Eleven of the 25 top Amsterdam bourse-listed companies are effectively for sale as they are so poorly protected from takeovers by non-Dutch companies, finance minister Jeroen Dijsselbloem warned during a Labour PvdA party campaign press conference on Tuesday.
Dijsselbloem used the recent failed attempts to acquire PostNL and Anglo-Dutch foods to detergents group Unilever by foreign companies as cases in point, the Financieele Dagblad said on Wednesday.
Large Dutch companies frequently have big cash reserves, but put little effort into investment and growth. Therefore they are attractive prey for predators, the minister warned. He said he was ‘very concerned’, adding that 43% of all 95 listed companies in the Netherlands are insufficiently protected against foreign takeovers.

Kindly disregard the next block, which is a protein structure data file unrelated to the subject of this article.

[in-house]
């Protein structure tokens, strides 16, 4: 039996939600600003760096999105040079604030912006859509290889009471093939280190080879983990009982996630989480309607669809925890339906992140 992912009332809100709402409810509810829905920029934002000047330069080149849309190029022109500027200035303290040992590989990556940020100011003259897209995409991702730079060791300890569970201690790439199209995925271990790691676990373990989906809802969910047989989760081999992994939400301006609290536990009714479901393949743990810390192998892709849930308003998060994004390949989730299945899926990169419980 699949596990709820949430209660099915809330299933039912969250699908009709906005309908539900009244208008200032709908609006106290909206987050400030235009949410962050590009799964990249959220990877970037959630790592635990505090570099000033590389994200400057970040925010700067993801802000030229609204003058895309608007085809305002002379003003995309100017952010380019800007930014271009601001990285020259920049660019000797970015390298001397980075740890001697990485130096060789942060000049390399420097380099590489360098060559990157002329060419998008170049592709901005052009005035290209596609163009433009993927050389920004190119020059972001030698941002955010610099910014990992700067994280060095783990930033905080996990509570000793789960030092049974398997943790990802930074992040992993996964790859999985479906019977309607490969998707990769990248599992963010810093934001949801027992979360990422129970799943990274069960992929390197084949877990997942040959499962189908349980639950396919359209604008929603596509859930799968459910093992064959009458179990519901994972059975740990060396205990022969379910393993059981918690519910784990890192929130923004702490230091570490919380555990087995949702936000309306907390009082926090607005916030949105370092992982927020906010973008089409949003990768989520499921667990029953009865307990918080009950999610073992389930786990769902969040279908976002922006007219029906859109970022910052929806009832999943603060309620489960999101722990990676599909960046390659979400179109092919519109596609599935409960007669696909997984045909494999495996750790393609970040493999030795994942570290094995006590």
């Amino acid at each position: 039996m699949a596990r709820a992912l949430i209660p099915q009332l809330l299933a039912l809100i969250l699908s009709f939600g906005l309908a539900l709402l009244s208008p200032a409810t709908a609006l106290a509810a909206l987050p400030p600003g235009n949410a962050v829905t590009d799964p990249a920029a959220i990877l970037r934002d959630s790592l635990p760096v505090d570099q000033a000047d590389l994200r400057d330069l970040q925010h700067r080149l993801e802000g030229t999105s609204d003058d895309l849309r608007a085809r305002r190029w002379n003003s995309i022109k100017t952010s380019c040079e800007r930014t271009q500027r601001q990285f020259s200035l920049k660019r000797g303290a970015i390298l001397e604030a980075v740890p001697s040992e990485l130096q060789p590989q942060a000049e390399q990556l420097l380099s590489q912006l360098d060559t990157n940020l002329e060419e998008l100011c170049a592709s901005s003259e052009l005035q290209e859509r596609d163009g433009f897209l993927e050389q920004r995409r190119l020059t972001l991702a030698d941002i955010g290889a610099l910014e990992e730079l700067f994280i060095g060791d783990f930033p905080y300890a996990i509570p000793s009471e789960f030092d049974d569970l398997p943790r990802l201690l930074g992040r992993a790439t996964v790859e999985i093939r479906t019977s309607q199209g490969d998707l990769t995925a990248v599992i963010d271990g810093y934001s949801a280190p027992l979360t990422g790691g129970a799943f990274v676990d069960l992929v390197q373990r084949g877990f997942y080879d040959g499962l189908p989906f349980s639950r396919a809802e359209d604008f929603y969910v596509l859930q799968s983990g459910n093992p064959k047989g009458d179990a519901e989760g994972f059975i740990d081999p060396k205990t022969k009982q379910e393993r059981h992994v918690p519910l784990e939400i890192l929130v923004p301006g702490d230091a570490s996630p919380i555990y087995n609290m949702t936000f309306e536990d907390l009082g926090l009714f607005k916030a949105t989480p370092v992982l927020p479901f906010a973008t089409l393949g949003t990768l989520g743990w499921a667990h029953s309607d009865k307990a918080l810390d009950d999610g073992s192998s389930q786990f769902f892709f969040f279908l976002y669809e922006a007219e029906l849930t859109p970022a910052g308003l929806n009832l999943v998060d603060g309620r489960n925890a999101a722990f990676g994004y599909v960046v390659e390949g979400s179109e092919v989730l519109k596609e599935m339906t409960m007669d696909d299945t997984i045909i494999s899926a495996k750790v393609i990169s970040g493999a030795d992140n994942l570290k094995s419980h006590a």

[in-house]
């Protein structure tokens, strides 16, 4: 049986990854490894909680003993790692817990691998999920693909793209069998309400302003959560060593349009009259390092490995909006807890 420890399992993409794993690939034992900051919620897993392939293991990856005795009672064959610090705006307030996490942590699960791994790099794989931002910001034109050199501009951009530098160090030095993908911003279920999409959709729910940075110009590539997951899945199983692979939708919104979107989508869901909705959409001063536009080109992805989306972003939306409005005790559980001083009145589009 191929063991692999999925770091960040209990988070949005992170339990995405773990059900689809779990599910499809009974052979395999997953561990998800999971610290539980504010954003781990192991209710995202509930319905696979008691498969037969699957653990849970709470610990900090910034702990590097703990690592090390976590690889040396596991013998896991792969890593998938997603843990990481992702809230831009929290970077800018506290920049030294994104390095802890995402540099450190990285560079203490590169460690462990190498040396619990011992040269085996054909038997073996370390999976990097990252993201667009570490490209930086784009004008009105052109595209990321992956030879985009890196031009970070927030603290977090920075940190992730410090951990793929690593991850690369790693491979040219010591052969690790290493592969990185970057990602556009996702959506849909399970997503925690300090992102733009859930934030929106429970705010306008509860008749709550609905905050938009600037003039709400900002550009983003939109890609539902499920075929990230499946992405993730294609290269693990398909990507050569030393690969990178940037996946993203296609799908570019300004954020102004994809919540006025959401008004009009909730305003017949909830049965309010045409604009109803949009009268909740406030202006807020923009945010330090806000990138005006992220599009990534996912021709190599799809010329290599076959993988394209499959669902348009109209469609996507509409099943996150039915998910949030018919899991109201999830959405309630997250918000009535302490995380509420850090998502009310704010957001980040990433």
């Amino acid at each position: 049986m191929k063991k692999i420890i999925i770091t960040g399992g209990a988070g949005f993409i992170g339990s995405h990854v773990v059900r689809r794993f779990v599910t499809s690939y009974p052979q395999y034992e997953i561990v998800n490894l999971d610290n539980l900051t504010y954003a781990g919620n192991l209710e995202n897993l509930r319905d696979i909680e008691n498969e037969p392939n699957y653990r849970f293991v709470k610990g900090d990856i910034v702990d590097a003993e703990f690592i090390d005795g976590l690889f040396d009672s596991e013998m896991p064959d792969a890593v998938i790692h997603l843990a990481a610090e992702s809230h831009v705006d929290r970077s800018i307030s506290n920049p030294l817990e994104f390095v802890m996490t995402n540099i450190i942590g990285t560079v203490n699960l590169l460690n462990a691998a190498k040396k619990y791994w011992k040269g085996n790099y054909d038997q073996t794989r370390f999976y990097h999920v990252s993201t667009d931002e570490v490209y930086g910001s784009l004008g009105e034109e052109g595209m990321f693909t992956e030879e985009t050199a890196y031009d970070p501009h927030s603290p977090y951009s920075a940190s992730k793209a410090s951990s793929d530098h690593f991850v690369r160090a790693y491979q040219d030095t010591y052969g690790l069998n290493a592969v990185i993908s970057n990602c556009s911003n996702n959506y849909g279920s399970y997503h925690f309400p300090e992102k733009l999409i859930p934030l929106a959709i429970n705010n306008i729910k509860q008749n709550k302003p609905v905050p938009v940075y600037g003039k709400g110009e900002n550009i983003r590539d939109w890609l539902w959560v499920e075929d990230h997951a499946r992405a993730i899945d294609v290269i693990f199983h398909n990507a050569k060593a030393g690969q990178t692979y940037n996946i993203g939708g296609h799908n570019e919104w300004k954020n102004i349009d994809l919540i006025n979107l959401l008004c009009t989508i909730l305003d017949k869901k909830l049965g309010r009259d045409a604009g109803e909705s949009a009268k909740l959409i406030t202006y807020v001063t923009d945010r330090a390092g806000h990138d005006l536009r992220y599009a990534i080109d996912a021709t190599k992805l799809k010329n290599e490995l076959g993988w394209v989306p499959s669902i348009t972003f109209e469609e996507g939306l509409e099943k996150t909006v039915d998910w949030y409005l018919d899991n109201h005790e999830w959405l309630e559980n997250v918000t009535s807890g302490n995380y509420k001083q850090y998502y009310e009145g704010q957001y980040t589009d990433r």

Dijsselbloem did not use the word protectionism, but said the Netherlands should not be naive and that the country should protect its stategic economic interests.
He warned that Dutch companies should shake off their lethargy and invest more in innovation and growth.
Buyers will move in if shareholders are dissatisfied, Dijsselbloem said. He added that economic affairs minister Henk Kamp’s proposal to protect strategically important Dutch companies should be extended. At present only the telecoms sector is protected, he said.
Dijsselbloem suggsted that foreign takeover attempts be referred to a government body for approval similar to the committee on foreign investment in the US. And he said corporate works councils should also be given a chance to voice their opinion, the FD said.
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